For division, observe:

{f(x)\over g(x)} = {\sum_{n=0}^\infty a_n (xc)^n\over\sum_{n=0}^\infty b_n (xc)^n} = \sum_{n=0}^\infty d_n (xc)^n

f(x) = \left(\sum_{n=0}^\infty b_n (xc)^n\right)\left(\sum_{n=0}^\infty d_n (xc)^n\right)
and then use the above, comparing coefficients.
Differentiation and integration
Once a function is given as a power series, it is differentiable on the interior of the domain of convergence. It can be differentiated and integrated quite easily, by treating every term separately:


f^\prime (x) = \sum_{n=1}^\infty a_n n \left( xc \right)^{n1}= \sum_{n=0}^\infty a_{n+1} \left(n+1 \right) \left( xc \right)^{n}


\int f(x)\,dx = \sum_{n=0}^\infty \frac{a_n \left( xc \right)^{n+1}} {n+1} + k = \sum_{n=1}^\infty \frac{a_{n1} \left( xc \right)^{n}} {n} + k.
Both of these series have the same radius of convergence as the original one.
Analytic functions
A function f defined on some open subset U of R or C is called analytic if it is locally given by a convergent power series. This means that every a ∈ U has an open neighborhood V ⊆ U, such that there exists a power series with center a which converges to f(x) for every x ∈ V.
Every power series with a positive radius of convergence is analytic on the interior of its region of convergence. All holomorphic functions are complexanalytic. Sums and products of analytic functions are analytic, as are quotients as long as the denominator is nonzero.
If a function is analytic, then it is infinitely often differentiable, but in the real case the converse is not generally true. For an analytic function, the coefficients a_{n} can be computed as


a_n = \frac {f^{\left( n \right)}\left( c \right)} {n!}
where f^{(n)}(c) denotes the nth derivative of f at c, and f^{(0)}(c) = f(c). This means that every analytic function is locally represented by its Taylor series.
The global form of an analytic function is completely determined by its local behavior in the following sense: if f and g are two analytic functions defined on the same connected open set U, and if there exists an element c∈U such that f^{ (n)}(c) = g^{ (n)}(c) for all n ≥ 0, then f(x) = g(x) for all x ∈ U.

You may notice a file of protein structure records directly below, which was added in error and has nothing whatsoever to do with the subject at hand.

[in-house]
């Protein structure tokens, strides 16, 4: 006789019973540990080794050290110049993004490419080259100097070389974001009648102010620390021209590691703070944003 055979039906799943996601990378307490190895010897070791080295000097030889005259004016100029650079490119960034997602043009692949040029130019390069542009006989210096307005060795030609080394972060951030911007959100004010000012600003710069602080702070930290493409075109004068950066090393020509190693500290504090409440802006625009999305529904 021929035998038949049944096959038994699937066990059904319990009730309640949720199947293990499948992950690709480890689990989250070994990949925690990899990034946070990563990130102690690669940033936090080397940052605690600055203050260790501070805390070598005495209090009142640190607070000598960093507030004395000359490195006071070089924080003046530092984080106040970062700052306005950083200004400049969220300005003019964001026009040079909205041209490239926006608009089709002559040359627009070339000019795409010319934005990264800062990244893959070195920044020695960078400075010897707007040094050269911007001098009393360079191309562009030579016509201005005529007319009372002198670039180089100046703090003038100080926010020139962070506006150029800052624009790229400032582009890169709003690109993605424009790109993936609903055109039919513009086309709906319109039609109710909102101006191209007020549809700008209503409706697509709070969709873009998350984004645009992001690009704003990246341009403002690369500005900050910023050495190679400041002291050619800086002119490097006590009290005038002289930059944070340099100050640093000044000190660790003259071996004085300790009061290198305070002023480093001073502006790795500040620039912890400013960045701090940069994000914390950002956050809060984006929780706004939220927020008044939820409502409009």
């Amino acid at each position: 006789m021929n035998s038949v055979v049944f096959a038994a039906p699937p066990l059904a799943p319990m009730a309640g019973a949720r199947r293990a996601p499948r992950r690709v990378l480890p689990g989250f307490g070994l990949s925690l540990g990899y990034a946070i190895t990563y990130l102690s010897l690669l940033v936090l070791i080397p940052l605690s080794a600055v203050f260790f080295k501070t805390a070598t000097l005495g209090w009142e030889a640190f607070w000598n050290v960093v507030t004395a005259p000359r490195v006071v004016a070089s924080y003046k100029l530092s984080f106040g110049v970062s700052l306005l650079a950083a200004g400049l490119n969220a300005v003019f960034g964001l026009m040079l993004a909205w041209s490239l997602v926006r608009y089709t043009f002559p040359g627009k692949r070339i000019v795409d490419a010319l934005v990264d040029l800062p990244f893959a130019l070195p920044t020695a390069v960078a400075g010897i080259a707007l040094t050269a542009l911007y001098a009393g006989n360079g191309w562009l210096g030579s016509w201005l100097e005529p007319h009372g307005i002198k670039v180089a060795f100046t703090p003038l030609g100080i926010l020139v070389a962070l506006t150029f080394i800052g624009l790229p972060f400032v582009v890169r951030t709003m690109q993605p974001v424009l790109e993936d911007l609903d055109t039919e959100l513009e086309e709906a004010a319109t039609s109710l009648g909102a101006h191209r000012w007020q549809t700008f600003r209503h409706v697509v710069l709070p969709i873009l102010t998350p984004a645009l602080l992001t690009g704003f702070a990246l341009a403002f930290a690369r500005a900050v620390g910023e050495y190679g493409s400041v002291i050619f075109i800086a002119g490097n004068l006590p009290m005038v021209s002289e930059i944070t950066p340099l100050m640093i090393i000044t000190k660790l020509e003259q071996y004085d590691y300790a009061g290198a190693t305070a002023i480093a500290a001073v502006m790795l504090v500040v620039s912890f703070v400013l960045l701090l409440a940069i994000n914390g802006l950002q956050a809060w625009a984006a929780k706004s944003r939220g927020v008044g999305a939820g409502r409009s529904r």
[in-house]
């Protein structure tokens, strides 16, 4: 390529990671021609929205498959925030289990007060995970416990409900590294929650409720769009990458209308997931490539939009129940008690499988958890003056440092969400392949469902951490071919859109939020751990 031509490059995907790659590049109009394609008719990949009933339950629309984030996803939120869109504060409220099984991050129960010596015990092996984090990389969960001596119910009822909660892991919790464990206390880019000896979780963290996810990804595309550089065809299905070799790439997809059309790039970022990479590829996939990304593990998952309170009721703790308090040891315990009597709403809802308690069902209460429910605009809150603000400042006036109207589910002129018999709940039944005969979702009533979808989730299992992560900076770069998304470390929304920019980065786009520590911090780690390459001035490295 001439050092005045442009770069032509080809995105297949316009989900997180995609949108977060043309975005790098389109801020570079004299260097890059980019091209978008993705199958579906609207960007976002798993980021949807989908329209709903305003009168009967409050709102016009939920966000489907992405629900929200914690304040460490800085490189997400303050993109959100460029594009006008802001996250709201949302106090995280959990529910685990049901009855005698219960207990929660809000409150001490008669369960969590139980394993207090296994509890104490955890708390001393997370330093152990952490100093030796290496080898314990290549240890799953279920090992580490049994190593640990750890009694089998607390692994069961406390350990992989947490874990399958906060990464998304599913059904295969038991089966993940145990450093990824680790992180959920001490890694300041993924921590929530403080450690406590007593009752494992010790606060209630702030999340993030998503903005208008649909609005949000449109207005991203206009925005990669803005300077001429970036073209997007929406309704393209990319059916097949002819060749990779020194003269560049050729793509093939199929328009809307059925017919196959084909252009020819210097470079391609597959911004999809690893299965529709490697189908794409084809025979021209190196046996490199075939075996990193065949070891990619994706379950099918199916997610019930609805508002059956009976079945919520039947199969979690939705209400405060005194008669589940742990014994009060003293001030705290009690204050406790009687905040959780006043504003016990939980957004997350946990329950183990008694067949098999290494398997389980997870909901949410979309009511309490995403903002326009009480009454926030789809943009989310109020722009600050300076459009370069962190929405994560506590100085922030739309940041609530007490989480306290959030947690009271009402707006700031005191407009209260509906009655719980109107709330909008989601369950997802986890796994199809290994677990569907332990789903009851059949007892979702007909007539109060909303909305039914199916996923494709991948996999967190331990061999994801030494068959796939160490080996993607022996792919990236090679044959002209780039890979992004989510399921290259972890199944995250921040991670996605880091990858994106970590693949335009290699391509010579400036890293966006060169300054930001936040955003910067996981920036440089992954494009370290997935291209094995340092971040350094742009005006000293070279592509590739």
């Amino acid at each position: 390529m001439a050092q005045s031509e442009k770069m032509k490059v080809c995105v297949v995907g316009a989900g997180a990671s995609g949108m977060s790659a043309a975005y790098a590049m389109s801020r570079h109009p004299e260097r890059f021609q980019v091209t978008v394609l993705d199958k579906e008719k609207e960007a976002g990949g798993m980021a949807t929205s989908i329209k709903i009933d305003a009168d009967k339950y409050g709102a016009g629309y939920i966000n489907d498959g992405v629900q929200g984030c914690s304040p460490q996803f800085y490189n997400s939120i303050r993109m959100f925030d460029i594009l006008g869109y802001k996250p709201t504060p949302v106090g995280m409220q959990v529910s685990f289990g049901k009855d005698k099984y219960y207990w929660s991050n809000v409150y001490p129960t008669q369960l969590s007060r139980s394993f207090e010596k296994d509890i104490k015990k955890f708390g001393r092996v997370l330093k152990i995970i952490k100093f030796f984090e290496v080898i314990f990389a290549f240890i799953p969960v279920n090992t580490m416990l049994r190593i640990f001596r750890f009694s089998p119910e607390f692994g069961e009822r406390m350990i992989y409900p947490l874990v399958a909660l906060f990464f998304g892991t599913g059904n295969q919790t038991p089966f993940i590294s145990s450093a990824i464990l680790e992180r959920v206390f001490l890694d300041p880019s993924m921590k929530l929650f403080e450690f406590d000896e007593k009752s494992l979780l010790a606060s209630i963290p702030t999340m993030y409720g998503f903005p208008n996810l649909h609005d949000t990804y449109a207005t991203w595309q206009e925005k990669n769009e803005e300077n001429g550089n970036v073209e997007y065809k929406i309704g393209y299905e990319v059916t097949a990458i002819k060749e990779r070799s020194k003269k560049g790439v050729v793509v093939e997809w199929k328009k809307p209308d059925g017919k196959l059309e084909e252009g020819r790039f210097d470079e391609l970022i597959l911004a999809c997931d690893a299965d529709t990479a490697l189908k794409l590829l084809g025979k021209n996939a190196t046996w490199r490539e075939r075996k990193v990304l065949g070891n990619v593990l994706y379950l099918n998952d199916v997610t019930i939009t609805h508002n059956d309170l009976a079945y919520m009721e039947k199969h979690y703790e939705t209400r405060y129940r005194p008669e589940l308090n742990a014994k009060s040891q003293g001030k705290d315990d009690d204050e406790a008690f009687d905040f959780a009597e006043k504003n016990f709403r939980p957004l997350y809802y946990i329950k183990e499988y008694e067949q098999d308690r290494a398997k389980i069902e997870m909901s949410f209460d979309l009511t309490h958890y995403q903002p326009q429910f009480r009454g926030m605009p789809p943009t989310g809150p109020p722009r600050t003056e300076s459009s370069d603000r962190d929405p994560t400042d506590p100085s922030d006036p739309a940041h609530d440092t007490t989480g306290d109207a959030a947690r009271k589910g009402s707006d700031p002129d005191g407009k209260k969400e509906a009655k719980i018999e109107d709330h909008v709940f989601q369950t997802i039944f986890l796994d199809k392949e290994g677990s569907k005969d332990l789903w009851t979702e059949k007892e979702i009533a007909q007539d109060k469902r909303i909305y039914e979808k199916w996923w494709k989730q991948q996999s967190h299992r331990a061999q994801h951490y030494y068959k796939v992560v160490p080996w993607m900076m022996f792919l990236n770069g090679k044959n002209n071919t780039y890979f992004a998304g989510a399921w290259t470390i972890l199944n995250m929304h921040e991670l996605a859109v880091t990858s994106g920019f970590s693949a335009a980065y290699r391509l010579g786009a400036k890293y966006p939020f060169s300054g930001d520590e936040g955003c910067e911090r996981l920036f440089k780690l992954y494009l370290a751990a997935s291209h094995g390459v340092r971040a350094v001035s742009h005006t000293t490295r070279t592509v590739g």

If a power series with radius of convergence r is given, one can consider analytic continuations of the series, i.e. analytic functions f which are defined on larger sets than { x : x − c < r } and agree with the given power series on this set. The number r is maximal in the following sense: there always exists a complex number x with x − c = r such that no analytic continuation of the series can be defined at x.
The power series expansion of the inverse function of an analytic function can be determined using the Lagrange inversion theorem.
Formal power series
In abstract algebra, one attempts to capture the essence of power series without being restricted to the fields of real and complex numbers, and without the need to talk about convergence. This leads to the concept of formal power series, a concept of great utility in algebraic combinatorics.
Power series in several variables
An extension of the theory is necessary for the purposes of multivariable calculus. A power series is here defined to be an infinite series of the form


f(x_1,\dots,x_n) = \sum_{j_1,\dots,j_n = 0}^{\infty}a_{j_1,\dots,j_n} \prod_{k=1}^n \left(x_k  c_k \right)^{j_k},
where j = (j_{1}, ..., j_{n}) is a vector of natural numbers, the coefficients a_{(j1,...,jn)} are usually real or complex numbers, and the center c = (c_{1}, ..., c_{n}) and argument x = (x_{1}, ..., x_{n}) are usually real or complex vectors. In the more convenient multiindex notation this can be written


f(x) = \sum_{\alpha \in \mathbb{N}^n} a_{\alpha} \left(x  c \right)^{\alpha}.
The theory of such series is trickier than for singlevariable series, with more complicated regions of convergence. For instance, the power series \sum_{n=0}^\infty x_1^n x_2^n is absolutely convergent in the set \{ (x_1,x_2): x_1 x_2 < 1\} between two hyperbolas. (This is an example of a logconvex set, in the sense that the set of points (\log x_1, \log x_2), where (x_1,x_2) lies in the above region, is a convex set. More generally, one can show that when c=0, the interior of the region of absolute convergence is always a logconvex set in this sense.) On the other hand, in the interior of this region of convergence one may differentiate and integrate under the series sign, just as one may with ordinary power series.
Order of a power series
Let α be a multiindex for a power series f(x_{1}, x_{2}, …, x_{n}). The order of the power series f is defined to be the least value α such that a_{α} ≠ 0, or 0 if f ≡ 0. In particular, for a power series f(x) in a single variable x, the order of f is the smallest power of x with a nonzero coefficient. This definition readily extends to Laurent series.
See also
References
External links